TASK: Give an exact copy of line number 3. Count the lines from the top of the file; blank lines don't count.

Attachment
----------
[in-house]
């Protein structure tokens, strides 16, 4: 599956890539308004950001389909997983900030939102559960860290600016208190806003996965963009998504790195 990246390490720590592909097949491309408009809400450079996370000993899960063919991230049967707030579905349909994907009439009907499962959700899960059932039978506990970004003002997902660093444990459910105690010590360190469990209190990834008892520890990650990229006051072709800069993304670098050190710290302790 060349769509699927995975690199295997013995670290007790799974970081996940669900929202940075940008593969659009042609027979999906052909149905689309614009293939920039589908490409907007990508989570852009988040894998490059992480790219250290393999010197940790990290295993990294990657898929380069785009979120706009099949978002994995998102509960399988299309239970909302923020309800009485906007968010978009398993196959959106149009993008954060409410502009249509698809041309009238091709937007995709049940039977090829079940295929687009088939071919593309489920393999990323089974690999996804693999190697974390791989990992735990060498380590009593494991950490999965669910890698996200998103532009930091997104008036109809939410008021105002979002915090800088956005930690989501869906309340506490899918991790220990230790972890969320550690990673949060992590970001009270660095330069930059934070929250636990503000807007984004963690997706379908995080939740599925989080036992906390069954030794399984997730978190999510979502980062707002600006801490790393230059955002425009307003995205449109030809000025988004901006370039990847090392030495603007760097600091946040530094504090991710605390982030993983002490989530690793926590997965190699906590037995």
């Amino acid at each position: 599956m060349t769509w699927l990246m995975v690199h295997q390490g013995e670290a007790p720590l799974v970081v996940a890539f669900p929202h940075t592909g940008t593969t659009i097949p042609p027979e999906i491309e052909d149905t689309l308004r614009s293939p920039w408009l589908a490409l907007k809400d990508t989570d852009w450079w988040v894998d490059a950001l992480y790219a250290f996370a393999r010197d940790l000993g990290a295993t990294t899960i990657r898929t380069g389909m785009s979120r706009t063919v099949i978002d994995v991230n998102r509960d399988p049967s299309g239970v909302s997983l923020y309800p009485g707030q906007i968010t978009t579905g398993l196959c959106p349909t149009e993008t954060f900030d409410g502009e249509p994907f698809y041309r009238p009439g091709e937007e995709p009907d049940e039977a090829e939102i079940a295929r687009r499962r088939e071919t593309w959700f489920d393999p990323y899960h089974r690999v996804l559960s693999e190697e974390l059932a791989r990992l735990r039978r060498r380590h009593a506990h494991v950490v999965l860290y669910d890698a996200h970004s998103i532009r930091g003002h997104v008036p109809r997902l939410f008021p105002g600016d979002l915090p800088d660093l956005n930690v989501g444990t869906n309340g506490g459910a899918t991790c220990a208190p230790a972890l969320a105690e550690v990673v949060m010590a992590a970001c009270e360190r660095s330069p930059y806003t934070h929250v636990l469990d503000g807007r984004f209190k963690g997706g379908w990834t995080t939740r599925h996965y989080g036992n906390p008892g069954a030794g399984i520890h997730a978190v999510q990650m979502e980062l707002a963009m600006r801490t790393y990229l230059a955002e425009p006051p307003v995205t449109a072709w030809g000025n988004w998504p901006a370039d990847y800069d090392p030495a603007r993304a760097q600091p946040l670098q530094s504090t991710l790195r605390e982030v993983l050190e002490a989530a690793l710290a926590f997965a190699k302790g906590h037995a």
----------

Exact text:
């Amino acid at each position: 599956m060349t769509w699927l990246m995975v690199h295997q390490g013995e670290a007790p720590l799974v970081v996940a890539f669900p929202h940075t592909g940008t593969t659009i097949p042609p027979e999906i491309e052909d149905t689309l308004r614009s293939p920039w408009l589908a490409l907007k809400d990508t989570d852009w450079w988040v894998d490059a950001l992480y790219a250290f996370a393999r010197d940790l000993g990290a295993t990294t899960i990657r898929t380069g389909m785009s979120r706009t063919v099949i978002d994995v991230n998102r509960d399988p049967s299309g239970v909302s997983l923020y309800p009485g707030q906007i968010t978009t579905g398993l196959c959106p349909t149009e993008t954060f900030d409410g502009e249509p994907f698809y041309r009238p009439g091709e937007e995709p009907d049940e039977a090829e939102i079940a295929r687009r499962r088939e071919t593309w959700f489920d393999p990323y899960h089974r690999v996804l559960s693999e190697e974390l059932a791989r990992l735990r039978r060498r380590h009593a506990h494991v950490v999965l860290y669910d890698a996200h970004s998103i532009r930091g003002h997104v008036p109809r997902l939410f008021p105002g600016d979002l915090p800088d660093l956005n930690v989501g444990t869906n309340g506490g459910a899918t991790c220990a208190p230790a972890l969320a105690e550690v990673v949060m010590a992590a970001c009270e360190r660095s330069p930059y806003t934070h929250v636990l469990d503000g807007r984004f209190k963690g997706g379908w990834t995080t939740r599925h996965y989080g036992n906390p008892g069954a030794g399984i520890h997730a978190v999510q990650m979502e980062l707002a963009m600006r801490t790393y990229l230059a955002e425009p006051p307003v995205t449109a072709w030809g000025n988004w998504p901006a370039d990847y800069d090392p030495a603007r993304a760097q600091p946040l670098q530094s504090t991710l790195r605390e982030v993983l050190e002490a989530a690793l710290a926590f997965a190699k302790g906590h037995a």